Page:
May 2014 A bipartisan bill by U.S. Senators Chris Coons and Orrin Hatch called the Defend Trade Secrets Act was recently introduced to build on the Economic Espionage Act of 1996 and create a federal private right-of-action for theft of corporate trade secrets, providing the same federal protections available for patents, trademarks, and copyrights. The bill’s [...]

Disgorgement Remedy Potentially Broadened By Second Circuit

April 2014 In a sharply-divided 2-1 vote, the Second Circuit Court of Appeals found that a civil disgorgement amount can exceed the profit that the defendant personally received. Although the case facts and Opinion directly involved insider trading in an action brought by the Securities and Exchange Commission, the rationale could presumably be applied in [...]

College Football Players Get Employee Status

April 2014 The National Labor Relations Board (“NLRB”) regional director Peter Sung Ohr recently ruled that a group of Northwestern University football players on scholarship are properly classified as employees of the university and thereby have rights to unionize and engage in collective bargaining. The NLRB relied upon the common law definition of an employee [...]

New Path For Accelerated Damages Discovery Requires Immediate Expert Assistance

March 2014 The Eastern District of Texas is well known for its intense patent activity and already provides early disclosure of infringement and invalidity contentions to facilitate faster resolution of these cases.  The Court has now taken similar action by providing an option for accelerated damage discovery, including requiring a two week turnaround between defendant’s [...]

Average Time To Regain Investor Confidence May Be Longer Than Previously Believed

February 2014 When a financial restatement is necessary, it is not surprising that investors will take some time to regain trust and give full credit to future earnings announcements.  Exactly how long is a function of various factors, including the nature of the restatement and the corrective actions taken.  A recent study, developed through a [...]

Addressing The Seventh Circuit’s Concerns Regarding Consumer Surveys In Litigation

January 2014 In the course of affirming the district court’s decision in Kraft Foods Group Brands LLC v. Cracker Barrel Old Country Store, Inc., 2013 WL 6017396, Judge Posner went a step further.  While upholding the injunction, he ended his assessment with some comments “for future reference” when it comes to consumer surveys offered to demonstrate [...]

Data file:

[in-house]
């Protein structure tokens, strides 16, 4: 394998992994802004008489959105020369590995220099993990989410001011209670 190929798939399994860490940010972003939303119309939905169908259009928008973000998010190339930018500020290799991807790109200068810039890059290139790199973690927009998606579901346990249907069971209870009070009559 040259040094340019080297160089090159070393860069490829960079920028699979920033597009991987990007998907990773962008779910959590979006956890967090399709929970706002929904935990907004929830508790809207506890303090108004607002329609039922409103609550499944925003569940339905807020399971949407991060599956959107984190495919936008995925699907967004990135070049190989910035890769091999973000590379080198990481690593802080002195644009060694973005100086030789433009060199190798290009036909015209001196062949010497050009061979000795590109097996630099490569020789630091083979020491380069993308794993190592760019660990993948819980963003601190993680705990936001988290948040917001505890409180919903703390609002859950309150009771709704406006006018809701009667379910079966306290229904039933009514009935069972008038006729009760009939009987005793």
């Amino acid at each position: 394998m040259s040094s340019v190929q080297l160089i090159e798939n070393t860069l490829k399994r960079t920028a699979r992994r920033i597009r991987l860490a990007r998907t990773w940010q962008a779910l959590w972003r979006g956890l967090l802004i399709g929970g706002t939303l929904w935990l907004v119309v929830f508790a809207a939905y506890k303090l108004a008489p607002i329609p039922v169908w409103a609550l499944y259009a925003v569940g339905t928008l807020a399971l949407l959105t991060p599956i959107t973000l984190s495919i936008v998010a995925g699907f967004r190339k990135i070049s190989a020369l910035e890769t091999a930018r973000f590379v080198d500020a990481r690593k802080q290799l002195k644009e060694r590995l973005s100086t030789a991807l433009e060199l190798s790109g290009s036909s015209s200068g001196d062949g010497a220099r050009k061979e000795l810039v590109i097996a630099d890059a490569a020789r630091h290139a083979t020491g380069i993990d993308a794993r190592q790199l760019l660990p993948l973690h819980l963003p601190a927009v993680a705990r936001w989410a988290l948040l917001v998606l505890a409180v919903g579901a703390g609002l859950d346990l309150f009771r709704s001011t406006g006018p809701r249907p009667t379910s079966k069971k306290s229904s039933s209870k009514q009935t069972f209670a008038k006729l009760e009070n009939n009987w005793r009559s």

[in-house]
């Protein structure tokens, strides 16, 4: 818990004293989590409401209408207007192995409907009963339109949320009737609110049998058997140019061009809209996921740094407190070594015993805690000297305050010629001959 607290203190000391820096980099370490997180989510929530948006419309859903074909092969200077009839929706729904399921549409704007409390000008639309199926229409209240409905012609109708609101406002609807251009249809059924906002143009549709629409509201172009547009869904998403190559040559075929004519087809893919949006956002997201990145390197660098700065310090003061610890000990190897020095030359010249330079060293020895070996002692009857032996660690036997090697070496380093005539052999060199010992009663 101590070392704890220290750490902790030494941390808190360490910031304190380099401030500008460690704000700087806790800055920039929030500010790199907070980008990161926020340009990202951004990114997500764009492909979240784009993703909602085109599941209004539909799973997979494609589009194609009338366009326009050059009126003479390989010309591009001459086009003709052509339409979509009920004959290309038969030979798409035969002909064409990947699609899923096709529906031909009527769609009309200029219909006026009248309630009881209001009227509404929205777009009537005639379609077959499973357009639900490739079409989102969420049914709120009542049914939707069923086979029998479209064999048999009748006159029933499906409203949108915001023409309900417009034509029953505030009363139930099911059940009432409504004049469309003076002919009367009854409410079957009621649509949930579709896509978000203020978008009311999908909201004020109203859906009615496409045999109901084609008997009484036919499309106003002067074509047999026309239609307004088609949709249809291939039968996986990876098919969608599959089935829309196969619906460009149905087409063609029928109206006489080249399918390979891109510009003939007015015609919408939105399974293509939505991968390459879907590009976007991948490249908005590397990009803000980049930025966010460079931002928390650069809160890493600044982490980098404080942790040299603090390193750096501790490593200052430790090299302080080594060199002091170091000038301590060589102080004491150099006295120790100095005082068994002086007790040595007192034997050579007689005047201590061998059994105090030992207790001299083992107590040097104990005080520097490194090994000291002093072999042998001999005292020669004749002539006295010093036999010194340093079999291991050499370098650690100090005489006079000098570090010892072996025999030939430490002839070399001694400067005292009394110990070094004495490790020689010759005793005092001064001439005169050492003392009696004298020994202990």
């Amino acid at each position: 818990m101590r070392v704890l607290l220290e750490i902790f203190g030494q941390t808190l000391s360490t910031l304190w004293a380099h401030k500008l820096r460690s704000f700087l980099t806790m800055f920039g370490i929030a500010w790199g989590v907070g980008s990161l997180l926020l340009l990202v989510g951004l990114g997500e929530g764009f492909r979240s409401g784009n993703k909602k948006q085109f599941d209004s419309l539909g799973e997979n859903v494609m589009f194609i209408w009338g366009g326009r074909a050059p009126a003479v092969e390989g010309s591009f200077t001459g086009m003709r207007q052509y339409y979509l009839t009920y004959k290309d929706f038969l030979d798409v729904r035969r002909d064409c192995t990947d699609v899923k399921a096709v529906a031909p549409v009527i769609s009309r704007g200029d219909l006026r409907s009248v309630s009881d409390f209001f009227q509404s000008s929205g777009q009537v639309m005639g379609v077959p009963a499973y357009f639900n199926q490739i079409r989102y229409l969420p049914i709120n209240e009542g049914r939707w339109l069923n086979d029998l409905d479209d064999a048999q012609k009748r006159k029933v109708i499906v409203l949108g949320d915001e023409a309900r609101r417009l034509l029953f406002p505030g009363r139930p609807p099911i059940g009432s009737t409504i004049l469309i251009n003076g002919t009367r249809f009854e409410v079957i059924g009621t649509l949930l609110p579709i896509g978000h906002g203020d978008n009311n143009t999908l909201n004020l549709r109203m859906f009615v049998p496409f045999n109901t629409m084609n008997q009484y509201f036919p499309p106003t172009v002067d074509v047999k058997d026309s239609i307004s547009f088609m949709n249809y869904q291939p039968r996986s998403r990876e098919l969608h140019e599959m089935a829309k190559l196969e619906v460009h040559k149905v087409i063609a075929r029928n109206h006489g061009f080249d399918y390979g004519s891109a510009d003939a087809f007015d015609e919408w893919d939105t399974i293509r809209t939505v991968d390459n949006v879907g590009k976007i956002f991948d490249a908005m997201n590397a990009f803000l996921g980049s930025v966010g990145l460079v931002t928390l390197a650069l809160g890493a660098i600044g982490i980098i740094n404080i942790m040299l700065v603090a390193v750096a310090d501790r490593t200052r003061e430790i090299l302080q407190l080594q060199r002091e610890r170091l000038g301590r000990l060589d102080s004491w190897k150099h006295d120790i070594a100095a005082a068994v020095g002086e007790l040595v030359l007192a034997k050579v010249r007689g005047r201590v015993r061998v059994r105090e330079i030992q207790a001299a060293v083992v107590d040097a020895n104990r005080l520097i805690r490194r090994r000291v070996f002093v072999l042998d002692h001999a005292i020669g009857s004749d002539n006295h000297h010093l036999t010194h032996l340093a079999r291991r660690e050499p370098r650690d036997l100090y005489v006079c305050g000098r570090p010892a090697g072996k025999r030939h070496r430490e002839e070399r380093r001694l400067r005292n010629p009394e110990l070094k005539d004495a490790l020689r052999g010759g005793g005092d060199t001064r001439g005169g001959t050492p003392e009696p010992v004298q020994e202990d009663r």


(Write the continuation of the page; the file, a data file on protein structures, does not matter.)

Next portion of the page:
Nash Bargaining Solutions In Patent Damages Is Not Always A 50%/50% Split

December 2013 The Federal Circuit ruled in Uniloc USA, Inc. v. Microsoft Corp. that the widely used (but fatally flawed) 25 percent rule can no longer be part of reasonable royalty damages calculations.  This article provides the details of this reasonable royalty damages decision.  Since that time, plaintiffs have advanced the Nash Bargaining Solution, a [...]

Get The Court’s Daubert Rationale On The Record

November 2013 A recent ruling encourages any litigator sponsoring expert testimony to ensure that the Court memorializes its critique of the Court’s gatekeeping function of expert testimony. The ruling also reversed two inherently speculative damage claims that are not that uncommon. In Smith v. Jenkins, F.3d (1st Cir. Oct. 15, 2013) (Nos. 11–2349, 11–2378, 11–2389), the Appellate [...]

Statistical Sophistication Would Have Provided A Different Liability Answer

October 2013 Economists and other financial experts are often hired to assess damages, assuming that liability will be proven.  However, liability it self can sometimes be established or disproven based on statistics. For example, in a recently affirmed case involving employment discrimination, the application of a simple method failed to provide the Court with information [...]

The Popularity Spike Of Nobel Prize Winners In The “Dismal Science” Has Dismal Staying Power

October 2013 The announcement of the Nobel Prize winners every October means that at least once a year a handful of economists become relatively popular, at least momentarily. Like many public announcements, the lasting impact of this announcement can be measured using the principles of an event study.  In this case, one measure of this [...]

AAA Updates Discovery Rules

September 2013 The American Arbitration Association ("AAA") has made substantive revisions to the AAA's Commercial Arbitration Rules which are effective for any AAA-administered arbitration filed on or after October 1, 2013.  One important area of update is the discovery process. These new rules should make it easier for arbitrators to more closely control discovery and its [...]